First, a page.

The dice are rolled and the result is added up. The number of pips represents the strength of a team. You may field (call it) as many Highlanders as the result of your roll. You place the remainder of your highlanders on the reserve bench.

The rolled dice are placed in a row/column by each player on his/her side.
One of the players takes the 3 remaining dice and then the proverbial tug-of-war for the win begins.
The dice are rolled and placed next to or below the three dice already there. You may roll a six again if necessary, but if the result is six again you must accept it.
For each of these 3 dice a player can choose from 3 actions:

1. Eliminate a player from the other team
When the chosen die has at least the value of the adjacent die in your column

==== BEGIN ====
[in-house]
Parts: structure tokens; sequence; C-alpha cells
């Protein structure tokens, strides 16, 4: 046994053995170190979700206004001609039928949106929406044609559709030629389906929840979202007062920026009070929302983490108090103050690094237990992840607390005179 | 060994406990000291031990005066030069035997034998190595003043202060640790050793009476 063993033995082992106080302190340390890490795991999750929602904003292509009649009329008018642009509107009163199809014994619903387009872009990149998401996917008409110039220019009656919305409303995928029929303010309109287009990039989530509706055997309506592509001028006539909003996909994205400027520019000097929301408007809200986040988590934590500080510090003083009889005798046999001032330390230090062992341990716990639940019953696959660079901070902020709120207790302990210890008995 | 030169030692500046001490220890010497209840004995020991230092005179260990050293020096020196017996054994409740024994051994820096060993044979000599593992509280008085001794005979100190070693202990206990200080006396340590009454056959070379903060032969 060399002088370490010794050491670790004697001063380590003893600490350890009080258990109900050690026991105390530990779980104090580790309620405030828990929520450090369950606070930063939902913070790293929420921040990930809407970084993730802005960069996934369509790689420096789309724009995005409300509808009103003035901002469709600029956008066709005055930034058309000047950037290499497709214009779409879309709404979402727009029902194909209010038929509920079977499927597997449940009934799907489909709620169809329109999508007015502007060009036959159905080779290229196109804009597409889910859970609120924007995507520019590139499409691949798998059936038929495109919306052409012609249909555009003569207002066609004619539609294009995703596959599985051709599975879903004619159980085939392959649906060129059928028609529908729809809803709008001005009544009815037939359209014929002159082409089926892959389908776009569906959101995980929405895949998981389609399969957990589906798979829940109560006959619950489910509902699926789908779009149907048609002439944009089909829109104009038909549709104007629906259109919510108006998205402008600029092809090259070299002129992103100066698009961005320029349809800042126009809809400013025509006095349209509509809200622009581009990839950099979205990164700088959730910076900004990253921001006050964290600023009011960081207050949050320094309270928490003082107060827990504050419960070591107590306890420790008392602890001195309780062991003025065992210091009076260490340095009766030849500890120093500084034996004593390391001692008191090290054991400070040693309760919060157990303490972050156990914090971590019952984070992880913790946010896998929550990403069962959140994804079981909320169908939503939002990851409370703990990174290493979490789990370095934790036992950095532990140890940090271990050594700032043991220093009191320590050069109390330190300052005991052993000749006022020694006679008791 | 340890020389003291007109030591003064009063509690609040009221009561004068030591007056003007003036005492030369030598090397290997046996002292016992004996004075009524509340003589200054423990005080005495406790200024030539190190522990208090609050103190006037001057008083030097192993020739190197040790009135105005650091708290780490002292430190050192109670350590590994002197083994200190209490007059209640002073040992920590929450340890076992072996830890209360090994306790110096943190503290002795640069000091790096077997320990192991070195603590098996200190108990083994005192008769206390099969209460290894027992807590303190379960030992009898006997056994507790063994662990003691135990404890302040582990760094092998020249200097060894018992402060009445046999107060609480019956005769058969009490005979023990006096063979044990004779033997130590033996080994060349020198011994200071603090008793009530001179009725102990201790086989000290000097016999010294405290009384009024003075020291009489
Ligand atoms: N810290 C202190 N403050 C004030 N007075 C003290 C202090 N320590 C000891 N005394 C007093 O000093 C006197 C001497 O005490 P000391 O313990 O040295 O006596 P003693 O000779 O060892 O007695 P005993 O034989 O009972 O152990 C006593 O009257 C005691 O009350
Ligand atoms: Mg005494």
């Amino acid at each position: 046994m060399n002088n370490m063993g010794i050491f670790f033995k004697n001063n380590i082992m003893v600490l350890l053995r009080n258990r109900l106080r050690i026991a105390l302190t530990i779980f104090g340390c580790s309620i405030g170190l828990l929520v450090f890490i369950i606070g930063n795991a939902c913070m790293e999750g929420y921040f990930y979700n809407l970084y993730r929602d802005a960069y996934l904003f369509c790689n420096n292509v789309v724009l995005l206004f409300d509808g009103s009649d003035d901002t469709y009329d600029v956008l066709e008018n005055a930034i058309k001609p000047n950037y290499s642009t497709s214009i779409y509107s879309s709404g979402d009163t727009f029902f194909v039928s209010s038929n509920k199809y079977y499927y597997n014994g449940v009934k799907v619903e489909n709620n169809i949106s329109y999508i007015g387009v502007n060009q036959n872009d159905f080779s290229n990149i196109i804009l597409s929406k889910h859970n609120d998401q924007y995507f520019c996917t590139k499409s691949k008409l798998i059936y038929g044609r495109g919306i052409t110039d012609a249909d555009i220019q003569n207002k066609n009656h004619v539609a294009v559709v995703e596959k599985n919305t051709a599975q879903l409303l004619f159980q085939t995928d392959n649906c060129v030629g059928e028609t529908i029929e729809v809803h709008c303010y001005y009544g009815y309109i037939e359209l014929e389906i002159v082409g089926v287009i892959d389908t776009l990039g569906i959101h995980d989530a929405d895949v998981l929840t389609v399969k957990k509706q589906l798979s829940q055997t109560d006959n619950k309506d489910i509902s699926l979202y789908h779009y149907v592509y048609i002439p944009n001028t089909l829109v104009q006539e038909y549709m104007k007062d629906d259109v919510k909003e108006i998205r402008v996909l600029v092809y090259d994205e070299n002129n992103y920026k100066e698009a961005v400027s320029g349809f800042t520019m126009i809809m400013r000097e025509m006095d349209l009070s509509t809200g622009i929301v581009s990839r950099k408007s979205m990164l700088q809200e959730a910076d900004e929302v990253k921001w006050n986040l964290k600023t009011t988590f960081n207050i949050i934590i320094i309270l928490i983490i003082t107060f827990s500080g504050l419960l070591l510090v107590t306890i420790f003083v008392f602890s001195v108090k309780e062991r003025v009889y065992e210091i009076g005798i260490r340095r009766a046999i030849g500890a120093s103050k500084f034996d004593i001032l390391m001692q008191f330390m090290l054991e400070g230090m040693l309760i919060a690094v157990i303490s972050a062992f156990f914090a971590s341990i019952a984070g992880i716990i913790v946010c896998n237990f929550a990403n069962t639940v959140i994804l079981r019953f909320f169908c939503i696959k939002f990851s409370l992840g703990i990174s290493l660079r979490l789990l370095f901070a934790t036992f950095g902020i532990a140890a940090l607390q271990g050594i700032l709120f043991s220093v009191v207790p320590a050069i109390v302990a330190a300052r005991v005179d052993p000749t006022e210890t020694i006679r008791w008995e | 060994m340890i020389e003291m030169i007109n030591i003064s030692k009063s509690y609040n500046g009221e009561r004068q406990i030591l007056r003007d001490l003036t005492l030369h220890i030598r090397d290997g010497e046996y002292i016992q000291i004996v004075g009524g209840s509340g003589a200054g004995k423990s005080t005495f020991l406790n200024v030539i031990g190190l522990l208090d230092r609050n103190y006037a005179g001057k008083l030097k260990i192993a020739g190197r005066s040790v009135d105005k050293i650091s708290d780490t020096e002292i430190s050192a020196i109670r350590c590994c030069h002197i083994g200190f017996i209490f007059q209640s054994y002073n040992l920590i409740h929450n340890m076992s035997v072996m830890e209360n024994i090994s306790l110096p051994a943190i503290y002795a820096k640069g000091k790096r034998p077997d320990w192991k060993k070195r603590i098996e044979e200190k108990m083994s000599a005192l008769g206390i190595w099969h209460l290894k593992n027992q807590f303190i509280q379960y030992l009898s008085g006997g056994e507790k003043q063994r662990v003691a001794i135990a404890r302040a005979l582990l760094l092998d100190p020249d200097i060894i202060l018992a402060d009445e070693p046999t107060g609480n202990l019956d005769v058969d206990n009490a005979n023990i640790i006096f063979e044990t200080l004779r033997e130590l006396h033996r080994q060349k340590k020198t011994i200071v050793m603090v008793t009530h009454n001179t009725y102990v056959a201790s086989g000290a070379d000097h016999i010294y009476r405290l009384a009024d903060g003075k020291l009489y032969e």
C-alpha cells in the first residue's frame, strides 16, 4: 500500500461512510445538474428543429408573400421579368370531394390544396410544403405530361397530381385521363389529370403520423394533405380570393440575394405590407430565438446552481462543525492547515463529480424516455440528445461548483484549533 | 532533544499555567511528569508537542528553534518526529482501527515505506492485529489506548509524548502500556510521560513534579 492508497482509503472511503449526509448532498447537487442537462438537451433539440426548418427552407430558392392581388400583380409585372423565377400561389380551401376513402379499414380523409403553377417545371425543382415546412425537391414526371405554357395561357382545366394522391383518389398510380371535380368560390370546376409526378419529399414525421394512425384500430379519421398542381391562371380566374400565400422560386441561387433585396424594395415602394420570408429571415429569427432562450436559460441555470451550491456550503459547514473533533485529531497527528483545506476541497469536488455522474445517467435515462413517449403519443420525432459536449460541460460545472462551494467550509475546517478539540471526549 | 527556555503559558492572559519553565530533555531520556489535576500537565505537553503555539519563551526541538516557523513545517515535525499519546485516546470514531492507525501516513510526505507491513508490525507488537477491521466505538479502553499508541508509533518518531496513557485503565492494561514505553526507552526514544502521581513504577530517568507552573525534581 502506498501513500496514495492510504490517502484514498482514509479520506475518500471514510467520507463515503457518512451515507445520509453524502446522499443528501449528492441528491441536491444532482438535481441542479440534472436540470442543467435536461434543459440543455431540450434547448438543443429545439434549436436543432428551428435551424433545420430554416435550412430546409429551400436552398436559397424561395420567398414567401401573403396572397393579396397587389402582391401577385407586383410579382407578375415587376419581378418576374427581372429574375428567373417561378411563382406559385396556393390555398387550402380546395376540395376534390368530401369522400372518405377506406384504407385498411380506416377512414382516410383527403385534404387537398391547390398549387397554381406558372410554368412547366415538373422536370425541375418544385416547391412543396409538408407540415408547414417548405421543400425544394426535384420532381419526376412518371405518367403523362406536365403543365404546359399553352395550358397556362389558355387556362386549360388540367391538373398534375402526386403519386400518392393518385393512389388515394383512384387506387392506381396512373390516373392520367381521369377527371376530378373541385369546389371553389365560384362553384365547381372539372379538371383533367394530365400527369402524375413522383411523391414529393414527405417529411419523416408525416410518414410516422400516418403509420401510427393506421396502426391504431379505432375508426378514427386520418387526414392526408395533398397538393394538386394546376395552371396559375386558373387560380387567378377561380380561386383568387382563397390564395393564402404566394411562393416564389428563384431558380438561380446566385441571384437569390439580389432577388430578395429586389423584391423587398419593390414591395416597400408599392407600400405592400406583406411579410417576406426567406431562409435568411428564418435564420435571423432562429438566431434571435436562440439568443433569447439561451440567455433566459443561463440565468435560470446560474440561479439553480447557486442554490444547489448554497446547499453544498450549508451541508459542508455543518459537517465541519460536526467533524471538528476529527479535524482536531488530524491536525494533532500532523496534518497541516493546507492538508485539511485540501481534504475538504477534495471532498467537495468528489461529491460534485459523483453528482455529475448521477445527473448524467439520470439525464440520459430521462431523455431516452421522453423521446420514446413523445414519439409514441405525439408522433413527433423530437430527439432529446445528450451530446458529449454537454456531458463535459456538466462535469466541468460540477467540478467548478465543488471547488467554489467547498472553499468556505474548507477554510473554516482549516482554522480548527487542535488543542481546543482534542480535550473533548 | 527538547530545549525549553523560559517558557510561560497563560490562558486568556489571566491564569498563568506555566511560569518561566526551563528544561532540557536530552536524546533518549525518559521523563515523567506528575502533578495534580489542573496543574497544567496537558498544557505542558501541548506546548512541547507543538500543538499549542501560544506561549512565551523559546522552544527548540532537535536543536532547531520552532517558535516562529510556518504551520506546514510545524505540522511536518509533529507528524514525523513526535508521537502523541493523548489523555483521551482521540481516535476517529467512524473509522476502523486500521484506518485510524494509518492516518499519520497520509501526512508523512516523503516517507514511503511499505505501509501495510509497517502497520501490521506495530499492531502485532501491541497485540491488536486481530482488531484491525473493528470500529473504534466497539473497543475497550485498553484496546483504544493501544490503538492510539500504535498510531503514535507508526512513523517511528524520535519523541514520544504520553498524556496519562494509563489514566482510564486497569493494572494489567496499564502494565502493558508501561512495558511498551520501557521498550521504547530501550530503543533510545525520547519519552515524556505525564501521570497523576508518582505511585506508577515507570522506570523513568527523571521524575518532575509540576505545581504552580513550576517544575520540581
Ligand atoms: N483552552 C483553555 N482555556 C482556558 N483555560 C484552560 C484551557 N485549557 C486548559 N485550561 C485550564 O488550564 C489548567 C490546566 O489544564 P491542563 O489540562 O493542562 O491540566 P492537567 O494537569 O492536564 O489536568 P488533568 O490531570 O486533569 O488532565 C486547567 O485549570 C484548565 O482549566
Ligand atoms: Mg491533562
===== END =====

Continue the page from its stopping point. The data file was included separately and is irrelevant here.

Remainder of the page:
then you remove a highlander from the other team.
You can also remove a tired highlander from the other team with a roll that is up to 2 less than
the adjacent die in your column (see also action 3).

2. Strengthening your own team
You may exchange the newly rolled die with the adjacent die in your row. For that die you place one highlander from your reserve bank to your team. When the value of the new die is higher you may place more team highlanders: as many athletes as the difference between those two dice.
When the value of the new die is lower, you must return highlanders from your column to your reserve bench/ As many as the difference between those dice.

3. Weaken the other team
You use one of the new dice to weaken a highlander from the other team: the opponent must then flatten one of his highlanders. You can permanently eliminate this
a subsequent turn permanently with a second death kick (see 1).

Then there is also the so-called "Death or the Gladiolis action":
When you roll the same number of eyes with all 3 dice and this value is equal to or higher than the lowest